Thundering Herd takes home $10,000 from LACF

Brahmas stole the thunder at the annual L.A. County Fair competition and won first place sweepstakes.


Photo courtesy of NICHOLAS LUCERO

The DBHS Thundering Herd marched in the Los Angeles County Fair competition and took home a first place prize.

Catherine Liu, Staff Writer

After three years of making finals, the Diamond Bar High School Thundering Herd’s training paid off when they took home a first place trophy and $10,000 from the annual Los Angeles County Fair competition.

“It feels great,” band president Nicholas Lucero said. “It gives us a good feel early on that you know, if we’re able to win this early, it’s a premonition of what’s to come.”

The students began preparing for the competition over the summer by meeting at least once a week at school for hour-long practices. Once the school year began, the band assembled three times a week to train, two of those days dedicated to marching and one day to the music.

“We rehearse the music and set the block so that we can practice our step size and move together as a band in parade formation,” junior tuba Caryn Iwanaga said.

Lucero states that the approach that the band took was also important to making improvement along with practice.

“Focus. Usually every year right in the beginning it’s a big jumble of everyone’s doing this, everyone’s doing that and our thoughts are all over the place,” Lucero said. “One thing me and the others leaders try to really do is bring focus.”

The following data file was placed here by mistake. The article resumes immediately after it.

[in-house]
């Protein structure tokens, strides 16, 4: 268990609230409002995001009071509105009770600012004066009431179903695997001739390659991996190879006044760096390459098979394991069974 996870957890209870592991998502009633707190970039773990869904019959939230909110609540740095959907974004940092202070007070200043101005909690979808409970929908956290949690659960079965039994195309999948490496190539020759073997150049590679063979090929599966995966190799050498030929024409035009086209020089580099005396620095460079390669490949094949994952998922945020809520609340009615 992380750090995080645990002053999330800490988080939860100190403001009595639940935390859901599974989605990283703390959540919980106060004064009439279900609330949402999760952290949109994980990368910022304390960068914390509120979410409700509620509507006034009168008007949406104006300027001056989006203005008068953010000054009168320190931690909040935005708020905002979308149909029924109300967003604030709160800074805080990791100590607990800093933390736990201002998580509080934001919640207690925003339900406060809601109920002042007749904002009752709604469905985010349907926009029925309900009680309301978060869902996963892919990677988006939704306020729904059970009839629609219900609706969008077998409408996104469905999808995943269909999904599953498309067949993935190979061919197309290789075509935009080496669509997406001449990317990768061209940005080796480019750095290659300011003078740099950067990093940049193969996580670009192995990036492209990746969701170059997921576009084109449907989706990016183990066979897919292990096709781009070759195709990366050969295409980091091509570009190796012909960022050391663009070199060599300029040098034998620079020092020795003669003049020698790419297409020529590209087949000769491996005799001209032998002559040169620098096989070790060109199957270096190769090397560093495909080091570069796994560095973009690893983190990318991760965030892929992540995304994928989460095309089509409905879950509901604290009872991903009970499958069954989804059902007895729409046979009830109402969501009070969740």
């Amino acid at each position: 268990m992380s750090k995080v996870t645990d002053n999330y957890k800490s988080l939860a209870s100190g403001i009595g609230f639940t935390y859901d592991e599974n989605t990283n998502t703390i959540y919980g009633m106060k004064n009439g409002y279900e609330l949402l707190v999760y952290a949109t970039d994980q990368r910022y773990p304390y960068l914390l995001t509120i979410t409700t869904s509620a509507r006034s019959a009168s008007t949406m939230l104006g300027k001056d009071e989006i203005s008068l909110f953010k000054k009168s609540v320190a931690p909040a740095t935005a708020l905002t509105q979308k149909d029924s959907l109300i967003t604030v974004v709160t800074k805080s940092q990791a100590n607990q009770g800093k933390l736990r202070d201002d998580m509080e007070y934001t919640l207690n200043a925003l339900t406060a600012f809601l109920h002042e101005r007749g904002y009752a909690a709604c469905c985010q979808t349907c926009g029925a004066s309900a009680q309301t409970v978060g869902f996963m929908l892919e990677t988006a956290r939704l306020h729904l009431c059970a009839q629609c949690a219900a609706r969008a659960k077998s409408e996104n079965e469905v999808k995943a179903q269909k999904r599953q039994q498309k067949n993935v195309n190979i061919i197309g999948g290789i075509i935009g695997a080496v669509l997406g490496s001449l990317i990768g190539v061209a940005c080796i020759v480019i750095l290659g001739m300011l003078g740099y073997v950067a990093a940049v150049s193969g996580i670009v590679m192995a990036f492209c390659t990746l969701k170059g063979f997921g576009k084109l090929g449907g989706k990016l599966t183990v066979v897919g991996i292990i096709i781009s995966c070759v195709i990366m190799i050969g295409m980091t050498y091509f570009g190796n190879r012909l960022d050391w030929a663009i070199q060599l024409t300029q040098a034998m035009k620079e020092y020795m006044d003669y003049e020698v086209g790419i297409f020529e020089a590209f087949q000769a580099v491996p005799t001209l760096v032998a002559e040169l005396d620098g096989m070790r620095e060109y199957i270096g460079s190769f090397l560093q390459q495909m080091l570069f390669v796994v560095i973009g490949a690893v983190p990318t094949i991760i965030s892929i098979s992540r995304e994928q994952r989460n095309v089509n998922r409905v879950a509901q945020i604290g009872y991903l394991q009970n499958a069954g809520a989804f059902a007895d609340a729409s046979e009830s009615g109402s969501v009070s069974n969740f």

Meanwhile, head military drum major junior Aaron Tamura focused on leading the band through sequences.

“The main problem I face is loosening up and getting ready to spin because there is a lot of pressure on me, since I’m following a long line of state champion drum majors,” Tamura said.

Tamura stated that he was able to overcome his fear by focusing on the efforts he has made and ignoring the judges and the band.

In the front of the drum majors, color guard lead in front, holding the banner and flags. They practice all week in class along with dedicating two days after school with band and one day after school for self practice.

“We are cleaner and more united, we really wanted to win,” senior Emily Ong said.

As the winner of the competition, DBHS Marching Band will not be allowed to return for four years as a part of competition policy, providing other bands a chance for first place.

The $10,000 prize money will be added to their budget, which covers transportation, food and other expenses.

“We wanted to really establish ourselves in the parade world as not just being lucky but being actually a dedicated and talented group,” Tamura said.